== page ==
Once you realize emptiness you will stop taking samsara's stupidity personally. :thumbsup:


That is absurd, and contradicts everything the Buddha taught.
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Re: Sexism in Buddhism

Postby theanarchist » Thu Dec 26, 2013 11:47 pm

What is absurd?

When you have a realization of emptiness then there is no ego clinging that the sexism around you can trigger. So as soon as you have a realization of emptiness you might be outraged about the treatment other women will suffer through sexism in your bodhisattva acitivity, but you personally will no longer feel harrassed or harmed by it. You will be able to live in peace even with sexists around you because the peace will be in you, you will no longer rely on any kind of outer circumstances for your well being.

That's the whole purpose of dharma.
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Re: Sexism in Buddhism

Postby dude » Thu Dec 26, 2013 11:56 pm

The Buddha didn't tell people to ignore injustices such as the caste system and groove on emptiness.
We practice here and now, amid the realities of daily life.
To claim that correct practice is some kind of nirvanic emptiness which ignores samsaric existence, that's what's absurd.
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Re: Sexism in Buddhism

Postby Punya » Fri Dec 27, 2013 12:09 am

theanarchist wrote:Indeed, sexism is anachronistic in a democratic society that is based on equality. And it's neccessary to do everything possible change the view of women in our societies.

But unless this is archieved living in a constant state of outrage about it is firstly useless as it doesn't change anything and secondly sexism is a samsaric concept anyway. I mean, there are so many stupid concepts out there in the world, as long as samsara exist there WILL be such samsaric concepts and things like sexism, racism, fundamentalism etc will flourish. If you lose your peace of mind over that fact that samsara does as samsara does then you will not get anywhere. You will just be stuck in your precious, samsaric aversion against some samsaric nonsense. It's a waste of time.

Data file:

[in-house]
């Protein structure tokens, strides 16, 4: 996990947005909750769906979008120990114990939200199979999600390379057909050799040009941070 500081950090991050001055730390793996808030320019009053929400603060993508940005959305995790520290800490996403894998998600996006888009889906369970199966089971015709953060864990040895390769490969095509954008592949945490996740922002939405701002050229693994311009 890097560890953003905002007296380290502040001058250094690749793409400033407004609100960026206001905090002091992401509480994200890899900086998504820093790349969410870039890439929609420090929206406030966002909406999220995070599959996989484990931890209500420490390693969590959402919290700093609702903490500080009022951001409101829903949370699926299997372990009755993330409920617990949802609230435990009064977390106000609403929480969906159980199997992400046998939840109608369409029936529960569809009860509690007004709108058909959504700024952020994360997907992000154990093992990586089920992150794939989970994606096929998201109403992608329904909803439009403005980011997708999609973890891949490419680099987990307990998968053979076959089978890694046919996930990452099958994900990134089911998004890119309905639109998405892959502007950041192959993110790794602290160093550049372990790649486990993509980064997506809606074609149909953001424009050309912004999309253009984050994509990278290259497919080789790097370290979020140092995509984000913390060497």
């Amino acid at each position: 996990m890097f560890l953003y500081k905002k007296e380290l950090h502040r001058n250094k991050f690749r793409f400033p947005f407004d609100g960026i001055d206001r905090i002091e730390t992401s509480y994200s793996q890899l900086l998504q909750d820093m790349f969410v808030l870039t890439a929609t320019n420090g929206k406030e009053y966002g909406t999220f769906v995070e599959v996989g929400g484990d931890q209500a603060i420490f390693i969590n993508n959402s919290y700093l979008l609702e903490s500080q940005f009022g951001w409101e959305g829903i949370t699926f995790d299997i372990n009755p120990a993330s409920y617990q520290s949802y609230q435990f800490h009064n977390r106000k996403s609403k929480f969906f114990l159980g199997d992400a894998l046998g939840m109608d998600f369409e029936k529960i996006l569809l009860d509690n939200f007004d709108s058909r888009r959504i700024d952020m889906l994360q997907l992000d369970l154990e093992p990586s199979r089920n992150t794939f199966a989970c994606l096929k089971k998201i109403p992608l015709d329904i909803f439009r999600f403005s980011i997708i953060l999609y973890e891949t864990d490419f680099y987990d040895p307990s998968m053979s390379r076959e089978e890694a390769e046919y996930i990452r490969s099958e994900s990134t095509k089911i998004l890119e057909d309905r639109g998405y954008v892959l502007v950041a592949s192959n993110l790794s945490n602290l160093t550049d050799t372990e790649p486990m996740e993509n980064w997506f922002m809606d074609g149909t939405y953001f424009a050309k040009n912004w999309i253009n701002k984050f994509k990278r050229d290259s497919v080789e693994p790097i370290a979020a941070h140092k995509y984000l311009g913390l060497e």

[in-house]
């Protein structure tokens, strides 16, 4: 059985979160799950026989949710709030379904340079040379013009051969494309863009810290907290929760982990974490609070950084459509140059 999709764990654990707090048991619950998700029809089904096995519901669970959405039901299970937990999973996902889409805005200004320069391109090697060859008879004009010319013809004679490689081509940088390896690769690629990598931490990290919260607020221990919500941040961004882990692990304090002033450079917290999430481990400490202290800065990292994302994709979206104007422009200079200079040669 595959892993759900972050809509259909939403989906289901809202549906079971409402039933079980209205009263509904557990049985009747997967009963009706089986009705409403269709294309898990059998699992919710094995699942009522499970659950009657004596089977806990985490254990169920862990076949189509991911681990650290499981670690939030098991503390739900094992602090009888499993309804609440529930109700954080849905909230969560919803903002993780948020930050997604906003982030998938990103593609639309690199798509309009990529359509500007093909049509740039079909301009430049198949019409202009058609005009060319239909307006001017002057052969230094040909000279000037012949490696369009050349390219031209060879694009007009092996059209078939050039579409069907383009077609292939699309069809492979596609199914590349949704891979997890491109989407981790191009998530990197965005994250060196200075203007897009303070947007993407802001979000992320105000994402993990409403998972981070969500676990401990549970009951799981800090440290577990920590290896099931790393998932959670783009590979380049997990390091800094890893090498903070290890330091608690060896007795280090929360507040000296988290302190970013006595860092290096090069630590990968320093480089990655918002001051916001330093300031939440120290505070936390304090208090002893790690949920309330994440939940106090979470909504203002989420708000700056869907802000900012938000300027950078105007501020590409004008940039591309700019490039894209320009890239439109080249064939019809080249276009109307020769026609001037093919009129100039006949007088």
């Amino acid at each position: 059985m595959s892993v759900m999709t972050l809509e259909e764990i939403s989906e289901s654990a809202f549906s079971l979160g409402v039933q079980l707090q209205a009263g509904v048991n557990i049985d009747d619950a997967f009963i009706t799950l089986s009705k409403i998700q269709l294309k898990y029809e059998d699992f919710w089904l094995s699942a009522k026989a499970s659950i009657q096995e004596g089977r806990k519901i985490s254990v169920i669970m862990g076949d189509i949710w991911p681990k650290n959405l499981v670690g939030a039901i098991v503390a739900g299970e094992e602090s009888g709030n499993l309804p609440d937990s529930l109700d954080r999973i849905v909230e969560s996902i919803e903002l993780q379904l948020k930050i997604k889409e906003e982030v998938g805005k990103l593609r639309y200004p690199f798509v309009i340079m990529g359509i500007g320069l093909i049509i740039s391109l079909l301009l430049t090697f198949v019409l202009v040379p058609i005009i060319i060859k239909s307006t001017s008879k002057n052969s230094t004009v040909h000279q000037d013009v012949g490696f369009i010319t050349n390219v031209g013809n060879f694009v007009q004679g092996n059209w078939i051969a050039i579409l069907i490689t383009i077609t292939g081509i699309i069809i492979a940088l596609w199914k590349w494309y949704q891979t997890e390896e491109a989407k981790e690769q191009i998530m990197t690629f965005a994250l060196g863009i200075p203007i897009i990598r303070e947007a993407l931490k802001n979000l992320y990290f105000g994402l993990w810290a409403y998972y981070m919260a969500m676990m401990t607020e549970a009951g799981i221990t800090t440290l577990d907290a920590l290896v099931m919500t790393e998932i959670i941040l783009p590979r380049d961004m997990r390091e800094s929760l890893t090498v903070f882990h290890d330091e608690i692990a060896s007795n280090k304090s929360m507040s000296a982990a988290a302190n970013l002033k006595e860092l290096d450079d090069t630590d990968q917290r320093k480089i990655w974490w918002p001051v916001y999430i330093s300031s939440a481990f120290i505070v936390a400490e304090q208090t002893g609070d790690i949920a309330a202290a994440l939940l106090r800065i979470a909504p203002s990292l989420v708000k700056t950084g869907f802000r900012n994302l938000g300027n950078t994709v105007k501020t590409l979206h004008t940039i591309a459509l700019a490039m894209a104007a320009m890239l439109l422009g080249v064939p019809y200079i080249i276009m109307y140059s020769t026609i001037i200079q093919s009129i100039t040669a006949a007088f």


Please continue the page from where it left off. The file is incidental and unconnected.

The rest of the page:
Once you realize emptiness you will stop taking samsara's stupidity personally. :thumbsup:


:good:
Unless the inner forces of negative emotions are conquered
Strife with outer enemies will never end.
~Dilgo Khyentse Rinpoche
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Re: Sexism in Buddhism

Postby theanarchist » Fri Dec 27, 2013 12:57 am

dude wrote:The Buddha didn't tell people to ignore injustices such as the caste system and groove on emptiness.
.



Oh, I am sure that once you realize emptiness your perceptions about what is going on and where people suffer from some injustice or another is a lot more acute and thanks to your bodhisattva vow it will be a pleasure for you to help other beings to a better worldly life while residing in that state of emptiness.

You can groove in emptiness and be useful for society simultaneously. If you groove in some state and ignore the suffering of beings that state is certainly not emptiness.
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Re: Sexism in Buddhism

Postby IdleChater » Fri Dec 27, 2013 4:27 am

conebeckham wrote:The book on Niguma is wonderful. As is anything written or translated by Sarah Harding, in my opinion. She's one of the Bright Lights of Western practitioner/translators.....Check out "Creation and Completion" by Kongtrul, translated by her, if you haven't. Essential Vajrayana stuff.

+1!!!!

Sarah is awesome - great translator, great teacher, great lady.

As far as sexism goes, I'm sure it exists but would question how prevalent it is.

Close to half the Acharyas on the Shambhala mandala are women.

In the Nalandabodhi organization there are a lot of women in positions of administration and teaching.

Vajara Vidya in Crestone is pretty much run day-to-day by Ani Seltong.

Joan Halifax at the Upaya Center in Santa Fe.

Lama Tsultrim Allione at Tara Mandala in Pagosa Springs is highly thought of, both as a teacher and a feminist.

So is Lama Palden Drolma in CA.

Sure there are still patriarchal hierarchies and antiquated ideas about gender roles, but we see that in all walks of life. Things have changed a lot in my 60 years. They'll continue to change.